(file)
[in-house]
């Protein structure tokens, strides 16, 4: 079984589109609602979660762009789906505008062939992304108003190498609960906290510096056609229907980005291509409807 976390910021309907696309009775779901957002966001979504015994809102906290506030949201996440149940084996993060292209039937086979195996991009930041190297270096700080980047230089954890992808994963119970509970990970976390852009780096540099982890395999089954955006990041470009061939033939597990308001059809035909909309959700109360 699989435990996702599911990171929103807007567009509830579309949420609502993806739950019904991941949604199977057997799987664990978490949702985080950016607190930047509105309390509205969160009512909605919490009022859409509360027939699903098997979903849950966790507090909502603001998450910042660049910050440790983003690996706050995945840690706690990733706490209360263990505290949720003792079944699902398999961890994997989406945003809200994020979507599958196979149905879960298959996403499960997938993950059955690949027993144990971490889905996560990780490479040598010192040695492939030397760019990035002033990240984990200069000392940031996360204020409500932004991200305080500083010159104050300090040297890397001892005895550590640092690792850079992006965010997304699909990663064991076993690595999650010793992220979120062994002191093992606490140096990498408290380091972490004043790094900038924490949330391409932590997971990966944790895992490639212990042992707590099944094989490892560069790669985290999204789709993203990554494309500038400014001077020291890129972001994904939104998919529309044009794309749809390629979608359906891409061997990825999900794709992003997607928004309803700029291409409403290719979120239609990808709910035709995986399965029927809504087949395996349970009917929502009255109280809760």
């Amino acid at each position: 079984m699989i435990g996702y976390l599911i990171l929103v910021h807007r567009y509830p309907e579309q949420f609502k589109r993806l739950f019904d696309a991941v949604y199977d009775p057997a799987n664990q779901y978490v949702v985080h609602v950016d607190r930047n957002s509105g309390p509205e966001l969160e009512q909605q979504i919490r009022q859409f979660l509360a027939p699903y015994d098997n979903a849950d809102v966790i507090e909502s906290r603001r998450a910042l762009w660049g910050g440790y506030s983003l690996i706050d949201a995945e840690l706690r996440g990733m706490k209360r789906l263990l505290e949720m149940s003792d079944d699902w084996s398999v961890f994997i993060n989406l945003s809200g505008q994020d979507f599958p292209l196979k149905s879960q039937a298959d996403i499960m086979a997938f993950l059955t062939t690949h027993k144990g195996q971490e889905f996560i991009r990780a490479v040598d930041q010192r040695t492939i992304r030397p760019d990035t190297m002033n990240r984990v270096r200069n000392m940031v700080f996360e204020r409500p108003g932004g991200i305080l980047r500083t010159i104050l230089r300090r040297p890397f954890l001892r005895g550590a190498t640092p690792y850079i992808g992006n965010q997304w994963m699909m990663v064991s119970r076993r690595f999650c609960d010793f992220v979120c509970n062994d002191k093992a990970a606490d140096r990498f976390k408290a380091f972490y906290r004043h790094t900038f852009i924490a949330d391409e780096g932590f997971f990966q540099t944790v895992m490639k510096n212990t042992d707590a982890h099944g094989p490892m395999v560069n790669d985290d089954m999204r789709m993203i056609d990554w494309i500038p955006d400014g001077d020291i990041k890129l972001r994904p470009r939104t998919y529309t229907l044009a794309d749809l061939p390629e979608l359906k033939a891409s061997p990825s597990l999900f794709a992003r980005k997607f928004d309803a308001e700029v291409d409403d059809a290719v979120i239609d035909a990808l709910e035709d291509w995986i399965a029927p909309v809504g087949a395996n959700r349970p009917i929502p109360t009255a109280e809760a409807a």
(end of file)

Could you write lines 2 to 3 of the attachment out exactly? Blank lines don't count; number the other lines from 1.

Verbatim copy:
């Protein structure tokens, strides 16, 4: 079984589109609602979660762009789906505008062939992304108003190498609960906290510096056609229907980005291509409807 976390910021309907696309009775779901957002966001979504015994809102906290506030949201996440149940084996993060292209039937086979195996991009930041190297270096700080980047230089954890992808994963119970509970990970976390852009780096540099982890395999089954955006990041470009061939033939597990308001059809035909909309959700109360 699989435990996702599911990171929103807007567009509830579309949420609502993806739950019904991941949604199977057997799987664990978490949702985080950016607190930047509105309390509205969160009512909605919490009022859409509360027939699903098997979903849950966790507090909502603001998450910042660049910050440790983003690996706050995945840690706690990733706490209360263990505290949720003792079944699902398999961890994997989406945003809200994020979507599958196979149905879960298959996403499960997938993950059955690949027993144990971490889905996560990780490479040598010192040695492939030397760019990035002033990240984990200069000392940031996360204020409500932004991200305080500083010159104050300090040297890397001892005895550590640092690792850079992006965010997304699909990663064991076993690595999650010793992220979120062994002191093992606490140096990498408290380091972490004043790094900038924490949330391409932590997971990966944790895992490639212990042992707590099944094989490892560069790669985290999204789709993203990554494309500038400014001077020291890129972001994904939104998919529309044009794309749809390629979608359906891409061997990825999900794709992003997607928004309803700029291409409403290719979120239609990808709910035709995986399965029927809504087949395996349970009917929502009255109280809760």
């Amino acid at each position: 079984m699989i435990g996702y976390l599911i990171l929103v910021h807007r567009y509830p309907e579309q949420f609502k589109r993806l739950f019904d696309a991941v949604y199977d009775p057997a799987n664990q779901y978490v949702v985080h609602v950016d607190r930047n957002s509105g309390p509205e966001l969160e009512q909605q979504i919490r009022q859409f979660l509360a027939p699903y015994d098997n979903a849950d809102v966790i507090e909502s906290r603001r998450a910042l762009w660049g910050g440790y506030s983003l690996i706050d949201a995945e840690l706690r996440g990733m706490k209360r789906l263990l505290e949720m149940s003792d079944d699902w084996s398999v961890f994997i993060n989406l945003s809200g505008q994020d979507f599958p292209l196979k149905s879960q039937a298959d996403i499960m086979a997938f993950l059955t062939t690949h027993k144990g195996q971490e889905f996560i991009r990780a490479v040598d930041q010192r040695t492939i992304r030397p760019d990035t190297m002033n990240r984990v270096r200069n000392m940031v700080f996360e204020r409500p108003g932004g991200i305080l980047r500083t010159i104050l230089r300090r040297p890397f954890l001892r005895g550590a190498t640092p690792y850079i992808g992006n965010q997304w994963m699909m990663v064991s119970r076993r690595f999650c609960d010793f992220v979120c509970n062994d002191k093992a990970a606490d140096r990498f976390k408290a380091f972490y906290r004043h790094t900038f852009i924490a949330d391409e780096g932590f997971f990966q540099t944790v895992m490639k510096n212990t042992d707590a982890h099944g094989p490892m395999v560069n790669d985290d089954m999204r789709m993203i056609d990554w494309i500038p955006d400014g001077d020291i990041k890129l972001r994904p470009r939104t998919y529309t229907l044009a794309d749809l061939p390629e979608l359906k033939a891409s061997p990825s597990l999900f794709a992003r980005k997607f928004d309803a308001e700029v291409d409403d059809a290719v979120i239609d035909a990808l709910e035709d291509w995986i399965a029927p909309v809504g087949a395996n959700r349970p009917i929502p109360t009255a109280e809760a409807a």